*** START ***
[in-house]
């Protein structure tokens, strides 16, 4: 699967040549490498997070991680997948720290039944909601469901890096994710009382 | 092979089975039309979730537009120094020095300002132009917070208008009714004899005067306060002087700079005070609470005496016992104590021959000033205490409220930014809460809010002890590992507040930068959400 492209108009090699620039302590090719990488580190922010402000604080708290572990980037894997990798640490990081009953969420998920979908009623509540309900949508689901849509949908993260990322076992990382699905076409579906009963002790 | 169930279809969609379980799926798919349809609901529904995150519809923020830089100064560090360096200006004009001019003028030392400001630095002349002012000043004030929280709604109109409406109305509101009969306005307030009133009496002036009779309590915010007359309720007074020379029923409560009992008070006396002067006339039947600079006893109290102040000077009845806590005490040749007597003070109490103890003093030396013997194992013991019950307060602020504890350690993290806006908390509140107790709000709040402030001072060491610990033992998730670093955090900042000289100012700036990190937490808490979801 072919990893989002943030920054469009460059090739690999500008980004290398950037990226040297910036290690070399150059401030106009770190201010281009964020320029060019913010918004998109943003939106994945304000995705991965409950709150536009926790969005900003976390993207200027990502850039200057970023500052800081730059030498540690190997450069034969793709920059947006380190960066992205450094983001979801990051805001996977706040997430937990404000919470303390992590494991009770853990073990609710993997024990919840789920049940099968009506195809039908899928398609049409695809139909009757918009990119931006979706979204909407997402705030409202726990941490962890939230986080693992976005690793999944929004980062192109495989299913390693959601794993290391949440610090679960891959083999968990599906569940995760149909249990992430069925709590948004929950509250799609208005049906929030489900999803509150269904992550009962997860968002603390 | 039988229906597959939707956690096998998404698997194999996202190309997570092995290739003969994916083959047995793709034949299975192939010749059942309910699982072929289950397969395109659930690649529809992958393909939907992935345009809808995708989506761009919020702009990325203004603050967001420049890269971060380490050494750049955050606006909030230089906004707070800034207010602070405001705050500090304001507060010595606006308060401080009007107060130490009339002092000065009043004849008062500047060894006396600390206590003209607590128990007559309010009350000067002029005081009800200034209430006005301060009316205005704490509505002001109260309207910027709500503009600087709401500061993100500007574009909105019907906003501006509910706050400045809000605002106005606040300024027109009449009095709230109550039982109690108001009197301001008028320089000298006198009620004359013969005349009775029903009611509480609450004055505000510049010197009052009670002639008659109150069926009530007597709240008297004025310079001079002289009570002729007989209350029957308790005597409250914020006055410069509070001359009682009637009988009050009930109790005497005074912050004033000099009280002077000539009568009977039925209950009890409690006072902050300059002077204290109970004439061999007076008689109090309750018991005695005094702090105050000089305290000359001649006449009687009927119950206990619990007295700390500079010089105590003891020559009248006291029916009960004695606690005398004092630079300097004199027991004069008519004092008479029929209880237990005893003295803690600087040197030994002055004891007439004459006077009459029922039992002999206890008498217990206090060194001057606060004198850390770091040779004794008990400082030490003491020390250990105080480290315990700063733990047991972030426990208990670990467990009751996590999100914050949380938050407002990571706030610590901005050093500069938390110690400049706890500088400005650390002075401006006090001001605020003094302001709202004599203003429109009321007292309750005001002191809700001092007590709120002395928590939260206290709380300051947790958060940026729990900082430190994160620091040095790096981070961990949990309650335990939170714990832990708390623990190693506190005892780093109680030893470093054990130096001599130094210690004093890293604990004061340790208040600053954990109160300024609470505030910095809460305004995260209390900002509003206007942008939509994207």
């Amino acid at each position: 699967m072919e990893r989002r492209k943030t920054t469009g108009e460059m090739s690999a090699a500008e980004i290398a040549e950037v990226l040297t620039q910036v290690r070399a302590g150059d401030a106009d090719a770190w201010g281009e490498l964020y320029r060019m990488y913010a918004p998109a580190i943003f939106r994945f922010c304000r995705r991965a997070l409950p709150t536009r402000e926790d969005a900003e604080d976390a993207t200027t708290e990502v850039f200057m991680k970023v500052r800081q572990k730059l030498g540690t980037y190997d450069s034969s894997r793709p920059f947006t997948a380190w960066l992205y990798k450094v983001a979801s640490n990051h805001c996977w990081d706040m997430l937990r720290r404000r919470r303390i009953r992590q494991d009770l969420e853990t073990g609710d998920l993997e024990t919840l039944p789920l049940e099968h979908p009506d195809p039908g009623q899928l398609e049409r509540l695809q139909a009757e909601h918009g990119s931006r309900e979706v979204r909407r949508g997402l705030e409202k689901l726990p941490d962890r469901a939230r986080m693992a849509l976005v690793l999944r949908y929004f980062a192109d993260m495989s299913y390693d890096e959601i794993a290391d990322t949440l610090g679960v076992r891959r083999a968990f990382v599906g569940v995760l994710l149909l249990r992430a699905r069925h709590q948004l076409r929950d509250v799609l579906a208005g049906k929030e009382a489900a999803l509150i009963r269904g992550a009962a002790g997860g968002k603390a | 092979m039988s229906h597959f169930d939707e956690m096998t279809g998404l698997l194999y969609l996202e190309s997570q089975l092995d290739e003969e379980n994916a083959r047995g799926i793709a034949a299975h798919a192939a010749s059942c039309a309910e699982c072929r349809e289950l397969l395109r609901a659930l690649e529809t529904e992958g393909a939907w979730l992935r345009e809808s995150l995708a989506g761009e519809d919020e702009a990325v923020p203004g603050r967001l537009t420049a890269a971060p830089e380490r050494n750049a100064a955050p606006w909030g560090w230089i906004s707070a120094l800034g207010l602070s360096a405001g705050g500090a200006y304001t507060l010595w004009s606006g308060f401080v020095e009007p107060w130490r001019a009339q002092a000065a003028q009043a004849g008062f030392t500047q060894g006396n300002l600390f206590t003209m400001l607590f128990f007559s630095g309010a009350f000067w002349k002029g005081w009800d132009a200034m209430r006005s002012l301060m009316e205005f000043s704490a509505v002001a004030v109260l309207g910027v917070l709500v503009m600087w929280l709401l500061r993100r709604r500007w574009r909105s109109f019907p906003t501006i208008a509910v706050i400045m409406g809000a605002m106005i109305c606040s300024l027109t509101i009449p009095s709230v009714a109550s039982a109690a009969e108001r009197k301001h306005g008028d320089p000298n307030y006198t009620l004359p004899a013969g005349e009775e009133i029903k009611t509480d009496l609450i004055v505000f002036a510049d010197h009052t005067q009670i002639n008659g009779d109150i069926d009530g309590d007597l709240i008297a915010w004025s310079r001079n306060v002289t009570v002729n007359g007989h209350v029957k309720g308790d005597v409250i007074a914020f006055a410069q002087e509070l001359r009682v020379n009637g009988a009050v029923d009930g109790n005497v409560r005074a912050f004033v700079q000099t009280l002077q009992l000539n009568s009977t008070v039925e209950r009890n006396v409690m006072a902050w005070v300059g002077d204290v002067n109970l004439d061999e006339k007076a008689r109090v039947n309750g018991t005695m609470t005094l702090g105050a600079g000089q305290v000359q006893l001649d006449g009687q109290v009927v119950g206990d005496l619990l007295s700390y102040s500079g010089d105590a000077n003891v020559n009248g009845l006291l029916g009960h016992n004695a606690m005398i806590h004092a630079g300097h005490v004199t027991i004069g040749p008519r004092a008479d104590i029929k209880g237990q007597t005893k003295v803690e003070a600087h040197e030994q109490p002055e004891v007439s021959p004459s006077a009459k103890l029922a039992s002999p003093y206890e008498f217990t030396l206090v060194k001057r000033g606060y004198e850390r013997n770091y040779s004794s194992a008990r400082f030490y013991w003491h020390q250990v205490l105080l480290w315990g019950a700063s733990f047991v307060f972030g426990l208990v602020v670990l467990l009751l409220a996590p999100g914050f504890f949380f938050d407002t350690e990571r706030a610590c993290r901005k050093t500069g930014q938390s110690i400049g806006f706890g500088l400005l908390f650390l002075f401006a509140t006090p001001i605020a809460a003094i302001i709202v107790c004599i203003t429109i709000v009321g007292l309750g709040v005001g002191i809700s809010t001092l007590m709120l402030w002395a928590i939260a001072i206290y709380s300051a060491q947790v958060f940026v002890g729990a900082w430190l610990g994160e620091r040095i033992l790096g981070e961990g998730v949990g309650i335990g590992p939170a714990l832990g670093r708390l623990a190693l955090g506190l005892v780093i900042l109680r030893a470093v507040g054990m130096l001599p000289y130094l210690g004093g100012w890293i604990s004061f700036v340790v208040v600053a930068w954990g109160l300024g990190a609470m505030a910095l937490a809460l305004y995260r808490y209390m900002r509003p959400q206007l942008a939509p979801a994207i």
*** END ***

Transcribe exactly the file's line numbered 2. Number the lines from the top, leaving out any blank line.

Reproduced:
């Protein structure tokens, strides 16, 4: 699967040549490498997070991680997948720290039944909601469901890096994710009382 | 092979089975039309979730537009120094020095300002132009917070208008009714004899005067306060002087700079005070609470005496016992104590021959000033205490409220930014809460809010002890590992507040930068959400 492209108009090699620039302590090719990488580190922010402000604080708290572990980037894997990798640490990081009953969420998920979908009623509540309900949508689901849509949908993260990322076992990382699905076409579906009963002790 | 169930279809969609379980799926798919349809609901529904995150519809923020830089100064560090360096200006004009001019003028030392400001630095002349002012000043004030929280709604109109409406109305509101009969306005307030009133009496002036009779309590915010007359309720007074020379029923409560009992008070006396002067006339039947600079006893109290102040000077009845806590005490040749007597003070109490103890003093030396013997194992013991019950307060602020504890350690993290806006908390509140107790709000709040402030001072060491610990033992998730670093955090900042000289100012700036990190937490808490979801 072919990893989002943030920054469009460059090739690999500008980004290398950037990226040297910036290690070399150059401030106009770190201010281009964020320029060019913010918004998109943003939106994945304000995705991965409950709150536009926790969005900003976390993207200027990502850039200057970023500052800081730059030498540690190997450069034969793709920059947006380190960066992205450094983001979801990051805001996977706040997430937990404000919470303390992590494991009770853990073990609710993997024990919840789920049940099968009506195809039908899928398609049409695809139909009757918009990119931006979706979204909407997402705030409202726990941490962890939230986080693992976005690793999944929004980062192109495989299913390693959601794993290391949440610090679960891959083999968990599906569940995760149909249990992430069925709590948004929950509250799609208005049906929030489900999803509150269904992550009962997860968002603390 | 039988229906597959939707956690096998998404698997194999996202190309997570092995290739003969994916083959047995793709034949299975192939010749059942309910699982072929289950397969395109659930690649529809992958393909939907992935345009809808995708989506761009919020702009990325203004603050967001420049890269971060380490050494750049955050606006909030230089906004707070800034207010602070405001705050500090304001507060010595606006308060401080009007107060130490009339002092000065009043004849008062500047060894006396600390206590003209607590128990007559309010009350000067002029005081009800200034209430006005301060009316205005704490509505002001109260309207910027709500503009600087709401500061993100500007574009909105019907906003501006509910706050400045809000605002106005606040300024027109009449009095709230109550039982109690108001009197301001008028320089000298006198009620004359013969005349009775029903009611509480609450004055505000510049010197009052009670002639008659109150069926009530007597709240008297004025310079001079002289009570002729007989209350029957308790005597409250914020006055410069509070001359009682009637009988009050009930109790005497005074912050004033000099009280002077000539009568009977039925209950009890409690006072902050300059002077204290109970004439061999007076008689109090309750018991005695005094702090105050000089305290000359001649006449009687009927119950206990619990007295700390500079010089105590003891020559009248006291029916009960004695606690005398004092630079300097004199027991004069008519004092008479029929209880237990005893003295803690600087040197030994002055004891007439004459006077009459029922039992002999206890008498217990206090060194001057606060004198850390770091040779004794008990400082030490003491020390250990105080480290315990700063733990047991972030426990208990670990467990009751996590999100914050949380938050407002990571706030610590901005050093500069938390110690400049706890500088400005650390002075401006006090001001605020003094302001709202004599203003429109009321007292309750005001002191809700001092007590709120002395928590939260206290709380300051947790958060940026729990900082430190994160620091040095790096981070961990949990309650335990939170714990832990708390623990190693506190005892780093109680030893470093054990130096001599130094210690004093890293604990004061340790208040600053954990109160300024609470505030910095809460305004995260209390900002509003206007942008939509994207």